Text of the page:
Bustamante To Return Some Funds for Anti-Proposition 54 Advertisements to Donors
Gubernatorial candidate Lt. Gov. Cruz Bustamante (D) on Monday withdrew some of his anti-Proposition 54 television advertisements and said that he will return some of the $3.8 million in campaign funds used to finance them, the Sacramento Bee reports (Bluth, Sacramento Bee, 9/30). Sacramento County Superior Court Judge Loren McMaster on Sept. 22 ordered Bustamante to return to donors funds obtained through an old campaign account -- most of which were transferred to the Cruz Bustamante Committee Against Proposition 54 -- because the funds exceeded new state limits. Proposition 54, also called the Racial Privacy Initiative, would mandate that state government agencies and schools could not collect racial and ethnic data but would allow exemptions in cases that involve some medical research data, convicted criminals or crime suspects and federal requirements. Bustamante campaign officials said that $2.2 million in ads had aired before the decision and that the campaign had sent an additional $2 million to TV stations before the decision to pay for ads that aired last week. McMaster on Friday ordered Bustamante to make a "good-faith effort" to cancel contracts with TV stations for the ads (California Healthline, 9/29). According to court documents filed Friday, Bustamante will return $177,035 to donors (AP/Fresno Bee, 9/30). Lance Olson, an attorney for Bustamante, said that campaign officials on Friday began to call the 55 TV stations with which the campaign had contracted to air the ads. "Of the 55 stations, 43 indicated they would not agree to cancel the ads, nor would they refund payments. The remaining 12 stations agreed to either cancel the ads and refund money or agreed to attempt to resell the ... time," Olson said. State Sen. Ross Johnson (R-Irvine), who filed the original lawsuit, called the effort a "pathetic response" to the order issued by McMaster and said he may take legal action against the Bustamante campaign (Sacramento Bee, 9/30).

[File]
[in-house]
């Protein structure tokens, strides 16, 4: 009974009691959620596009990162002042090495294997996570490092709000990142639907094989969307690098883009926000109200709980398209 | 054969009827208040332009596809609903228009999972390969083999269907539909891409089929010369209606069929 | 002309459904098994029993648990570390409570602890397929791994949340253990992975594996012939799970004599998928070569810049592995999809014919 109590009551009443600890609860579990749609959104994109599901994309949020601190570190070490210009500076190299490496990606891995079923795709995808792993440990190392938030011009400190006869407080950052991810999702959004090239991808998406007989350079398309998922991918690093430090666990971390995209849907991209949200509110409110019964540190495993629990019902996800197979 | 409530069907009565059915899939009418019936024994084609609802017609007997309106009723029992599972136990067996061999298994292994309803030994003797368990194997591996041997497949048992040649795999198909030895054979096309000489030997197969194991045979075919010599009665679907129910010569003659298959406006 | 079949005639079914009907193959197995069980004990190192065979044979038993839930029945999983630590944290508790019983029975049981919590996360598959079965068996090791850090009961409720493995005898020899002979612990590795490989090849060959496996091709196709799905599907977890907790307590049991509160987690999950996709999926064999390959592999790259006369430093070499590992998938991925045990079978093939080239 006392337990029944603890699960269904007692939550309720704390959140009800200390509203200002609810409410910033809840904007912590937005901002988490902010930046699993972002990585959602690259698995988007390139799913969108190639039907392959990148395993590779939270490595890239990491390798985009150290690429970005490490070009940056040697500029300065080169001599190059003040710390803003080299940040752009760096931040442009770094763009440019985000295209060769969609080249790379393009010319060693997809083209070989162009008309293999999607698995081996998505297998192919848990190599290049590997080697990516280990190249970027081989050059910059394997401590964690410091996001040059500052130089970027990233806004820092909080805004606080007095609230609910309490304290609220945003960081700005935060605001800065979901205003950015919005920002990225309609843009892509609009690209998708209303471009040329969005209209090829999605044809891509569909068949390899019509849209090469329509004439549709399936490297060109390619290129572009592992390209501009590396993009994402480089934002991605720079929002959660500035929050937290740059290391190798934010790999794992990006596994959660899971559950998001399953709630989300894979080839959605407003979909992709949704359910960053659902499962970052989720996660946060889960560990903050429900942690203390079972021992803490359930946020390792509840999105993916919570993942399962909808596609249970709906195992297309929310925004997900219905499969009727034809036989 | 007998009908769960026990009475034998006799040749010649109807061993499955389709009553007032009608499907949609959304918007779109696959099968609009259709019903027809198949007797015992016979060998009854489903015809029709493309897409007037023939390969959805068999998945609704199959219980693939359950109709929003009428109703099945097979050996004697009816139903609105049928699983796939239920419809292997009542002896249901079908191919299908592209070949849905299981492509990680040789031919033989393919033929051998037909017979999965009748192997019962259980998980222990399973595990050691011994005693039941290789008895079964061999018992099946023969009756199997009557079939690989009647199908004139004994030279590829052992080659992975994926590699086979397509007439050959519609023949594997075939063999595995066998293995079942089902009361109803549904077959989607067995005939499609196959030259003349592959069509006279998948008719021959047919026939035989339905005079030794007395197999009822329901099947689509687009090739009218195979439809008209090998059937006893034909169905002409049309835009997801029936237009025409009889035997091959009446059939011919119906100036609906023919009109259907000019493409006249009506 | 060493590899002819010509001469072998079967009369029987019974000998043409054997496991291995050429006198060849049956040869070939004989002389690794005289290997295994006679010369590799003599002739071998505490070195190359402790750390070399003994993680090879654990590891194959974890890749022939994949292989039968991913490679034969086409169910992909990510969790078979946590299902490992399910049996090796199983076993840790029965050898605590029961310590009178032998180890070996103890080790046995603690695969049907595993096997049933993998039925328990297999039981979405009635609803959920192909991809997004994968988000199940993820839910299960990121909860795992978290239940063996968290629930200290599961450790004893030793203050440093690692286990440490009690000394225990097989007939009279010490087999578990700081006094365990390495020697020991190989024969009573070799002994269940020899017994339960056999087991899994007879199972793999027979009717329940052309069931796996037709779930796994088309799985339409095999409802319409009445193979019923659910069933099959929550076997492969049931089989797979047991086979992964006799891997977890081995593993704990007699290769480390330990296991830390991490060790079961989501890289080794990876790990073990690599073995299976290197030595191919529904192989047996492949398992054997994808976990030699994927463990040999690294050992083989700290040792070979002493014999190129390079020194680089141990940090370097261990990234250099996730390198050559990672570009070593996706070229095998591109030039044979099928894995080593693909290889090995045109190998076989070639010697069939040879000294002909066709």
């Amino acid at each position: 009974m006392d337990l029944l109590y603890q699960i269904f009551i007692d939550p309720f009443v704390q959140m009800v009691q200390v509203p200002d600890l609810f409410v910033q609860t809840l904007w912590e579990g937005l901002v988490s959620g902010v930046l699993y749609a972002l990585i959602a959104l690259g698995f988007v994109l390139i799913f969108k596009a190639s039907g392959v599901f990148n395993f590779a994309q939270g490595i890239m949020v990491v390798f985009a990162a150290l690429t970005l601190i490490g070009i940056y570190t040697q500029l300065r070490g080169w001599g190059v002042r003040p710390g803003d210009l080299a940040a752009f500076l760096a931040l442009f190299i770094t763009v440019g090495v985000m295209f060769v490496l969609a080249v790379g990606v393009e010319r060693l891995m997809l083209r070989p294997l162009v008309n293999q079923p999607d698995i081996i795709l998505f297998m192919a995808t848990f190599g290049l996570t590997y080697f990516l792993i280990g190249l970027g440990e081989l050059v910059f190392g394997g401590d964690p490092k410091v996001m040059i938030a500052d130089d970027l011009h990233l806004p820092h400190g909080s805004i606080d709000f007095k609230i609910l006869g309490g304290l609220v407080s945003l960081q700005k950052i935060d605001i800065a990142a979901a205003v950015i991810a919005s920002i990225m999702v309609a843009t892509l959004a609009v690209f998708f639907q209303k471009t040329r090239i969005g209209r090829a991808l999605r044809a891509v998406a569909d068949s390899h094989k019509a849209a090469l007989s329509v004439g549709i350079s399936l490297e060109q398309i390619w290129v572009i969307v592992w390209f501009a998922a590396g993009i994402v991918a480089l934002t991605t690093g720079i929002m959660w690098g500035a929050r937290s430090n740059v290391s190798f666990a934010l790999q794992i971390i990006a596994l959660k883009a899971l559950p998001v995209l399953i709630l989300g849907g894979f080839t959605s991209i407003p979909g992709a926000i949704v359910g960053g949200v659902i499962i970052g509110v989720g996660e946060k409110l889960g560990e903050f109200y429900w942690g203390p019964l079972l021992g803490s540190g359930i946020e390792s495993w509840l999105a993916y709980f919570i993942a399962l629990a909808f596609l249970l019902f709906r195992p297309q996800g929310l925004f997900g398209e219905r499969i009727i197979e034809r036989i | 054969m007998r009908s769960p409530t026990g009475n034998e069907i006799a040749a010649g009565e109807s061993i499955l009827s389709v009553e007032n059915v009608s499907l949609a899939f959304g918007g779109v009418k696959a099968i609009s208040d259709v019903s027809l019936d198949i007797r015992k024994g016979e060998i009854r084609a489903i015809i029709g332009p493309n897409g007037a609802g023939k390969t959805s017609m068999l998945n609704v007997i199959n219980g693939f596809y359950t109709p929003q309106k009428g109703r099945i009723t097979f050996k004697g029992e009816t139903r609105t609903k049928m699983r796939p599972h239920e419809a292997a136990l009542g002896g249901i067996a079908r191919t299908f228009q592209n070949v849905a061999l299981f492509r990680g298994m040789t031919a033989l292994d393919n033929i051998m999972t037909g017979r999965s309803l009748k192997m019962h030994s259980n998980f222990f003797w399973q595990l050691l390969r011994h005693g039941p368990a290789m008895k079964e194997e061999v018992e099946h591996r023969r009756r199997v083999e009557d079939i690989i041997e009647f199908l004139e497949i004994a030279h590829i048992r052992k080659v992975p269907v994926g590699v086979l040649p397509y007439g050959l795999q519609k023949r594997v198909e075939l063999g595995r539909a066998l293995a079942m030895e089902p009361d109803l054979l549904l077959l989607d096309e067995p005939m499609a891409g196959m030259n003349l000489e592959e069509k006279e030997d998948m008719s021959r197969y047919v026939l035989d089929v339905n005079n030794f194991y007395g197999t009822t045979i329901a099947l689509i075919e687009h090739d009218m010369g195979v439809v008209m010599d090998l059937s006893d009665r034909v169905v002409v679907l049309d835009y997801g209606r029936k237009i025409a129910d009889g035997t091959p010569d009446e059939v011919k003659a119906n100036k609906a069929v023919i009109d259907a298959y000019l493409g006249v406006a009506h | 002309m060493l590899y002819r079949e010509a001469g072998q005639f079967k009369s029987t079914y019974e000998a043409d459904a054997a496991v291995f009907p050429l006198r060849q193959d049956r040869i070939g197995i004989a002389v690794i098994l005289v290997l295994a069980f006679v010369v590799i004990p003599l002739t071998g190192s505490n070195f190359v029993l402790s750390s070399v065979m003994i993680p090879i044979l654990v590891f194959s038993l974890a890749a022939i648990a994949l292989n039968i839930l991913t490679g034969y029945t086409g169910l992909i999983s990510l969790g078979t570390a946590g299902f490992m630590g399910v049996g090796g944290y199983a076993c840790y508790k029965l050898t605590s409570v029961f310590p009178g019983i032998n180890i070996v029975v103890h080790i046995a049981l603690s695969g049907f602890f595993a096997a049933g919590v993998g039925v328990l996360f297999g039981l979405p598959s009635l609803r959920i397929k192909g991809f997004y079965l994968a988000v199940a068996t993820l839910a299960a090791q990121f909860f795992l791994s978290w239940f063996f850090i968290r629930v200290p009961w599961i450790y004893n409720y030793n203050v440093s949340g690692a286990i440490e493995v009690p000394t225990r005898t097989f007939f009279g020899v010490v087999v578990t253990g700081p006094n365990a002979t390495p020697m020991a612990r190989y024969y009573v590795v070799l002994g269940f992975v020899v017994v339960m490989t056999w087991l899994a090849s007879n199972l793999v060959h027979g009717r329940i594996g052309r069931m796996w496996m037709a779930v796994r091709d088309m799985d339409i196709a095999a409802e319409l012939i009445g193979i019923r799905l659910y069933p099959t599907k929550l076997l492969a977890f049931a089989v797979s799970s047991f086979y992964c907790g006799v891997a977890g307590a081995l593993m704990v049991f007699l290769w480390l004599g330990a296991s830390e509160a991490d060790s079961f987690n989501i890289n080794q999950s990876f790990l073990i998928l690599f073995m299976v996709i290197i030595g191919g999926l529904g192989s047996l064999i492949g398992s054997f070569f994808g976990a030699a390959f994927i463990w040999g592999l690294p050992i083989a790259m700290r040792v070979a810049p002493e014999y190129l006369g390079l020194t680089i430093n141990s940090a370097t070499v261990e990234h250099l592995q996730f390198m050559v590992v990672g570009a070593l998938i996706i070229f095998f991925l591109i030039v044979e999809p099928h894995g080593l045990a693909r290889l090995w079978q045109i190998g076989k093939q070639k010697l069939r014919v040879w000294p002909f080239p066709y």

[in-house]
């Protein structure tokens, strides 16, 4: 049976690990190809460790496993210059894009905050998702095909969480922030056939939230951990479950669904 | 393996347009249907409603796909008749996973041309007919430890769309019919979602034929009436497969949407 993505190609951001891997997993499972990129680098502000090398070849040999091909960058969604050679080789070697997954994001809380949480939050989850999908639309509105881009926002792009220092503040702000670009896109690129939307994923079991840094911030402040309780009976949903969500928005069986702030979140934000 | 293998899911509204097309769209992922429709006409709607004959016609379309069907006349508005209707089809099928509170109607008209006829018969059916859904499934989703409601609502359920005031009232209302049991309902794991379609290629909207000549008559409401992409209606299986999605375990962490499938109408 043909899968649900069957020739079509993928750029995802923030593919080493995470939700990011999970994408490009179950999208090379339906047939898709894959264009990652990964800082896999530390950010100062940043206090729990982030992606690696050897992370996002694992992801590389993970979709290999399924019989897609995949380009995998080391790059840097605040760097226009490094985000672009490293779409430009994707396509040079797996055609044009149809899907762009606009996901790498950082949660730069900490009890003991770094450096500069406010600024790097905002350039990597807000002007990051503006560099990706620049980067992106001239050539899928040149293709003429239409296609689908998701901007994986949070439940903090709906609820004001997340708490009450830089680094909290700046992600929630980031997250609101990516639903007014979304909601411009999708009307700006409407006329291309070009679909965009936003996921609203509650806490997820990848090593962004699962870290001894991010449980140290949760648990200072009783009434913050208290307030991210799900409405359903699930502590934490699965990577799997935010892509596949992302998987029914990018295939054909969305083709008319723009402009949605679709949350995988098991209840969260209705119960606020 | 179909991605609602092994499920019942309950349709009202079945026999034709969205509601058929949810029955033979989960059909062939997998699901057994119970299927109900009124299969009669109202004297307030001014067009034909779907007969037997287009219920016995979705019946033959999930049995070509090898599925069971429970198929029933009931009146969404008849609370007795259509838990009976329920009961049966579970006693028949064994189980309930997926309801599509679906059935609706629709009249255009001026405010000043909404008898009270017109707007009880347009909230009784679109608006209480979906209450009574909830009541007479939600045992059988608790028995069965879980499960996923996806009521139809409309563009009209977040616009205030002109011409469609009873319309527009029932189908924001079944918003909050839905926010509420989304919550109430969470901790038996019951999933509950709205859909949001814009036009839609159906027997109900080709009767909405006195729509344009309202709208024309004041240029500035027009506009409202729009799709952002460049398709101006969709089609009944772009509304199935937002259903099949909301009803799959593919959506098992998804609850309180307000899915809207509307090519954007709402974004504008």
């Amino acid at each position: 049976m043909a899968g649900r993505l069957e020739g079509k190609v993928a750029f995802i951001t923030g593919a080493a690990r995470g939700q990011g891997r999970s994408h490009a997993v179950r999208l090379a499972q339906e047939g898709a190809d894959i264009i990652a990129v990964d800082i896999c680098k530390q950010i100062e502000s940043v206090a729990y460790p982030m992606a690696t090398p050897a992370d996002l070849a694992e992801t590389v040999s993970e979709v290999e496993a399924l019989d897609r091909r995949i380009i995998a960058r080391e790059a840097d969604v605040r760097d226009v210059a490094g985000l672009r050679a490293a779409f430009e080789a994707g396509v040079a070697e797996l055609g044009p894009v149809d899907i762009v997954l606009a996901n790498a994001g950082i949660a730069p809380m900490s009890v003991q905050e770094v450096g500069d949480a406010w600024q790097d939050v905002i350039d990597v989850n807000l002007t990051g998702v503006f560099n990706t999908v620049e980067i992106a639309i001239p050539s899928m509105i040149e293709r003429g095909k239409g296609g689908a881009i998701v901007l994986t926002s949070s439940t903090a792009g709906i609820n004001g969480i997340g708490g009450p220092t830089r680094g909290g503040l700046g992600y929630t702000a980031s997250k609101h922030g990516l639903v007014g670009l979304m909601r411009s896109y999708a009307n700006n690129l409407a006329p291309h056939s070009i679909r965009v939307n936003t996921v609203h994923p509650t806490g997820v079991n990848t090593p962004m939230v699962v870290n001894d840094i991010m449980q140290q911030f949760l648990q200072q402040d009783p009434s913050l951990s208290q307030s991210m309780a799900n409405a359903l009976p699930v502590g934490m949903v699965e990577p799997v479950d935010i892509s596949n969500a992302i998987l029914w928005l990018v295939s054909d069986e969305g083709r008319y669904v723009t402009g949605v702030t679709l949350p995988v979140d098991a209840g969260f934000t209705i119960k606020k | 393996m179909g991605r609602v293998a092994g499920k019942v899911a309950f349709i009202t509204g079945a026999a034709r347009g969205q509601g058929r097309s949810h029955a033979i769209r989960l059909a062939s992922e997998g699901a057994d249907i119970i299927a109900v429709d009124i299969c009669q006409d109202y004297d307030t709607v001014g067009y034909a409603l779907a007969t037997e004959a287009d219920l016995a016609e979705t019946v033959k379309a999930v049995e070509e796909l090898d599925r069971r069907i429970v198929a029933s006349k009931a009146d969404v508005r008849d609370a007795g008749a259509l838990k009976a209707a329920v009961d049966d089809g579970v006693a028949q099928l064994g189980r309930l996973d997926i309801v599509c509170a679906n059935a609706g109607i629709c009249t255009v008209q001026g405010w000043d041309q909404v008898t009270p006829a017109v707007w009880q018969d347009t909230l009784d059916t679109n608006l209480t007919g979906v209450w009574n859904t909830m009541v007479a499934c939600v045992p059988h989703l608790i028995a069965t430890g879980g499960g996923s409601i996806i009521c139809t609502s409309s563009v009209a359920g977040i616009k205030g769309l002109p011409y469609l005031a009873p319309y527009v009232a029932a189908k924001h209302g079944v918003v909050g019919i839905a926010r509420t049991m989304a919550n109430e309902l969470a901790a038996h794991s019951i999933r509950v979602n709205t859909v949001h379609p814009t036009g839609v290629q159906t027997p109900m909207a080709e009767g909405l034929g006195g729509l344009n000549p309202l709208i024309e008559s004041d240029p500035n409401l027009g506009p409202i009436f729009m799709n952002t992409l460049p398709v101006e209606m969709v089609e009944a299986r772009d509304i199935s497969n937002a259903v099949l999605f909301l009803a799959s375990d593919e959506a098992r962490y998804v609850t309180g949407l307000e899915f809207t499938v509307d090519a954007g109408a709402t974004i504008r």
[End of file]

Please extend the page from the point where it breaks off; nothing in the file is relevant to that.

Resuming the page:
Summaries of other recent Proposition 54 coverage appear below.
- Ward Connerly, the author of Proposition 54, and Jack Lewin, CEO of the California Medical Association, on Monday debated the potential impact of the measure on public health, the AP/San Jose Mercury News reports (Pritchard, AP/San Jose Mercury News, 9/30).
- The San Jose Mercury News on Tuesday profiles Connerly, who "knows he's losing" on Proposition 54, according to recent polls, but continues "the fight for what he calls true equality" (Corcoran, San Jose Mercury News, 9/30).
- The Los Angeles Daily News on Sunday examined the response that educators in Santa Clarita have had to Proposition 54 (Tong, Los Angeles Daily News, 9/28).